Senator who is a contender for
his party's presidential nomina-
tion in 1976 will next week an-
nounce his co-sponsorship - of
the Javits bill.
"It has been extremely diffi-
cult to get Congressional sup-
port for the bill," commented
Koch. A legislative aide to the
Congressman was more blunt,
"There is no way there will
be floor action on our bill this
year," the aide remarked.
"Hopefully we can get some
action on it next year, but even
then our chances are slim. An oil
"THE ONLY way it has a wareI
See JAVITS, Page 2 accoui


U. s,



Appeals court stays
ruling; hearing set

--A federal judge ruled
yesterday that the govern-
ment, not Richard Nixon,
owns the presidential pap-
ers and tapes of the Nixon
administration. But hours
later an appeals court sus-
pended the order.
The U. S. Court of Ap-
peals said the order of U.S.
District Judge Charles Ri-
chey was stayed "to pre-
serve the status quo." An
unusual Saturday hearing
was scheduled.
THE STAY was the last act
of a confusing day in which
Richey issued his 99-page rul-
ing almost simultaneously with
an appeals court suggestion
that he combine several cases
concerning the Nixon papers'
and tapes before deciding the
ownership issue.
"Former President Nixon's
claim of ownership is . . . re-
pugnant to the very nature of
the office of President," Richey
said in his massive ruling.
To uphold the claim, Richey
said, would be to place Nixon
above the law "as well as re-
cognize that he may assert a
right to the products of the of-
fice, which would be to com-
pare him to a monarch. "This
the court cannot do," Richey
RICHEY'S ruling went mainly
to ownership and presidential
privilege issues posed by Nixon.
It also touched on demands for
access to the materials by re-
porters, historians and free-
lance writers.
The judge still has before
him a Nixon challenge to the
constitutionality of a new law
that gives custody of the mater-
ials to the government. Nixon's
lawyers asked that a three-
judge court hear the challenge.
Nixon's lawyers had asked
the appeals court to order
Richey to consider the three-
,judge demand first. The ap-
peals court refused tohorder
Richey to do that but admon-
ished him to combine all the
cases and give the three-judge
demand precedence.
BY THE time the appeals
court ruling reached Richey's
he had already issued his opin-
ion. An aide to the judge said
Richey had signed his opinion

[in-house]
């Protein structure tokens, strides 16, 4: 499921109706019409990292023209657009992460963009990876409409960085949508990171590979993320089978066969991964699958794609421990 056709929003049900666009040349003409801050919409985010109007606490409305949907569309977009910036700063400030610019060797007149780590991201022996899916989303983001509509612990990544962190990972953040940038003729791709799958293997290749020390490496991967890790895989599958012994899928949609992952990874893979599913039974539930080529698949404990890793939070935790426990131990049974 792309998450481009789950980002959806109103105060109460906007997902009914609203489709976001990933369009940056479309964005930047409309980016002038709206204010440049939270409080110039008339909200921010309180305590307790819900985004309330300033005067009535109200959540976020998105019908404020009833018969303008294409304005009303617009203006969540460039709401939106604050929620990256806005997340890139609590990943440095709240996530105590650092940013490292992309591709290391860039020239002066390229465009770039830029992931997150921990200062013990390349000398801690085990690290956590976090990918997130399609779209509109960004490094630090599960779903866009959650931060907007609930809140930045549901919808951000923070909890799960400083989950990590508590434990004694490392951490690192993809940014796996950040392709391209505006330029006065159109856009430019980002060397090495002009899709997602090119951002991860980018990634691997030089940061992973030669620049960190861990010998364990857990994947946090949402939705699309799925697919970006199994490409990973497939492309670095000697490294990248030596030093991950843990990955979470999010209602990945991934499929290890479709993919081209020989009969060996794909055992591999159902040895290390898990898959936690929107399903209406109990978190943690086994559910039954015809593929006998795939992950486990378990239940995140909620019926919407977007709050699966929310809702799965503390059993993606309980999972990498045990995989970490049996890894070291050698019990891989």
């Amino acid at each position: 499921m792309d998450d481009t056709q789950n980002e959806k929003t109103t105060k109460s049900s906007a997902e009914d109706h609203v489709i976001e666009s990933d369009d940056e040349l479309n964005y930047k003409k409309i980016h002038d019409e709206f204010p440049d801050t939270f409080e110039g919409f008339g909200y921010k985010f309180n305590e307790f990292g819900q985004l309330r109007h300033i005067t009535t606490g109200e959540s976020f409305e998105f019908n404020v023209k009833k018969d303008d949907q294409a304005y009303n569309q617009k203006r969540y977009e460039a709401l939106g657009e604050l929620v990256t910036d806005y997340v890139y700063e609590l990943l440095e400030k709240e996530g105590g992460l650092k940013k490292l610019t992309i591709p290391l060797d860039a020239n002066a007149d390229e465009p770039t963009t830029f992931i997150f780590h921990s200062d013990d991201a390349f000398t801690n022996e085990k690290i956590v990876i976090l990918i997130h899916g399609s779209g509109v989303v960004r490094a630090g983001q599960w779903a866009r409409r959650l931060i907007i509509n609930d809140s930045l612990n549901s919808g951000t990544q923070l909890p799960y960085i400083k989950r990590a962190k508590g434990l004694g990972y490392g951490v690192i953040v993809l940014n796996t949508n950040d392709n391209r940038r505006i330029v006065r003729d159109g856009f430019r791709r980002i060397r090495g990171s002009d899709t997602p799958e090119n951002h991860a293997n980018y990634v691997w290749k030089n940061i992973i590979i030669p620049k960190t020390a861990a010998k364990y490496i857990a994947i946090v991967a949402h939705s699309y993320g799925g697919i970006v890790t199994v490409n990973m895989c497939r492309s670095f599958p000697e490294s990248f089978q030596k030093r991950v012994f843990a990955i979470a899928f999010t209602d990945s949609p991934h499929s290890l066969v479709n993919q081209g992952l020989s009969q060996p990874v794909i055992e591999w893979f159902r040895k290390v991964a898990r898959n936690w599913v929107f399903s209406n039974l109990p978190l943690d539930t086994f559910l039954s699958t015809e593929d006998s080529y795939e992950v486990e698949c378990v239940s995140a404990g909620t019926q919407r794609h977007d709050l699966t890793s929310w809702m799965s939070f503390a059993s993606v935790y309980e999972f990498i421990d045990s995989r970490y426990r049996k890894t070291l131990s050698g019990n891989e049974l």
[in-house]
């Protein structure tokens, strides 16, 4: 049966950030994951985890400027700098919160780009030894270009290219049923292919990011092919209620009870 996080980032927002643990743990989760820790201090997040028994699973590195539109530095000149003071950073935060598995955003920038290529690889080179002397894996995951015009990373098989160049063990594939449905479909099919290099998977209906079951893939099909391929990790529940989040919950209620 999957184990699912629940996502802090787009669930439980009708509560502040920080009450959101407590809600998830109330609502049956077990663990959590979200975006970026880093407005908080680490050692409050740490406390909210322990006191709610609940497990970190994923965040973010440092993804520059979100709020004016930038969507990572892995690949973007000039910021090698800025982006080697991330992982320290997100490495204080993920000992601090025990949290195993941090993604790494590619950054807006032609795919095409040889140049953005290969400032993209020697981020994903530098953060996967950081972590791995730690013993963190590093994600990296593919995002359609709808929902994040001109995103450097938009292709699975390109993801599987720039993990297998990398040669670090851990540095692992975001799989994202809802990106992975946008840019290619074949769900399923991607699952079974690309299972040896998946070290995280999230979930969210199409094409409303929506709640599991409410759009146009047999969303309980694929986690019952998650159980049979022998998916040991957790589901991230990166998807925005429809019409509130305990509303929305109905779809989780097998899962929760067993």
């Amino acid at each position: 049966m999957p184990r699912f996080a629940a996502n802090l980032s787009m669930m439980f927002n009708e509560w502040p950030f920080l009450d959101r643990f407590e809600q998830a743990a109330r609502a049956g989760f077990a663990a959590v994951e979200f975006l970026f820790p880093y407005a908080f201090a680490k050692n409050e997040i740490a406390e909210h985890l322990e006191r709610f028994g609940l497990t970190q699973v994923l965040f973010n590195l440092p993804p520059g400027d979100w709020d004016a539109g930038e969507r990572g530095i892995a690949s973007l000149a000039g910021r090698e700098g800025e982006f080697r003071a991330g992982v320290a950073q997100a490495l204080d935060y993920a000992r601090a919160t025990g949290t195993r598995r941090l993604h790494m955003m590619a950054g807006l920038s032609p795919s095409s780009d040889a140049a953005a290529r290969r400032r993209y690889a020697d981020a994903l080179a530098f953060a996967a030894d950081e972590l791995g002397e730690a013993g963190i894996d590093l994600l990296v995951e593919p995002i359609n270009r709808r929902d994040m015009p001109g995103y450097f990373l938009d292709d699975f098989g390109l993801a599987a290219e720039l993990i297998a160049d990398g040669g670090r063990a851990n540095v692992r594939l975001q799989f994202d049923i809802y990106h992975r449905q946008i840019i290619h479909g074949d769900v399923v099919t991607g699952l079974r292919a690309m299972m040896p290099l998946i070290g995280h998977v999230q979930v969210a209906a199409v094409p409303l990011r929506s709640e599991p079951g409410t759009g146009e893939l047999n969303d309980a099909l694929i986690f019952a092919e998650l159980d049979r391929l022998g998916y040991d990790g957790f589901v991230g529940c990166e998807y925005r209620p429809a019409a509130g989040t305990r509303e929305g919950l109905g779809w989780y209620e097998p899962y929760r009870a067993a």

See COURT, Page 2


AP Photo
'ail hard,
tanker continues to burn early yesterday after a collision with another tanker in the Dela-
River at Marcus Hook, near Philadelphia. Two people are known dead and some 20 un-
ted for in the blast and fire. 29 have be en treated for injuries.

for gift
to Nixon
Gov. Tim Babcock of Montana
was sentenced yesterday to
serve four months in jail and
fined $1,000 for concealing the
source of a $54,000 contribu-
tion to the 1972 Nixon re-elec-
tion campaign.
The money was contributed
by wealthy oil man Armand
Hammer, who remains under
investigation by the Special
Watergate Prosecutor's Office.
CHIEF U.S. District Judge
George Hart formally sentenc-
ed Babcock to the full one-year
maximum, but said the former
governor must actually spend
only four months in prison.
Hart said Babcock would be
on probation for two years once
his four month term is up.
Babcock pleaded guilty Dec.
10, 1974 to listing five per-
sons, including himself as the
donors, instead of Hammer,
chairman of the Occidental Pe-
See JUDGE, Page 2

rT T


Regen ts


Cobb; off6er not disclosed

The administration yesterday
broke its silence on the literary
college (LSA) deanship crisis
with a statement that confirmed
that the Regents selected Jewel
Cobb for the post, but that an
acceptable contract could not
be reached.
However, the joint statement
from Vice President for Aca-
demic Affairs Frank Rhodes

and University President Rob-
ben Fleming did not answer re-
ports from sources close to the
Regents and to Cobb that she
had been offered a no-tenure,
two year contract offer.
WHILE NOT specifically de-
scribing the negotiations with
Cobb, the 'release stated: "In
the course of the conversations
it became apparent that it

Judge frees Colson
after seven months
Charles Colson, former Nixon
"hatchet man" who early last
year became a religious con-
vert, was ordered freed from,
prison yesterday because of
family problems.
J u d g e Gerhard Gesell
announced in a surprise late-{
evening order he was reducing,
to "time served" a one-to-three
year term given Colson last'
June, citing "serious familyn
difficulties which have greatly
aggravated the severity of the
sentence imposed."
THE JUDGE gave no further
information about the family
problems of Colson, the fourth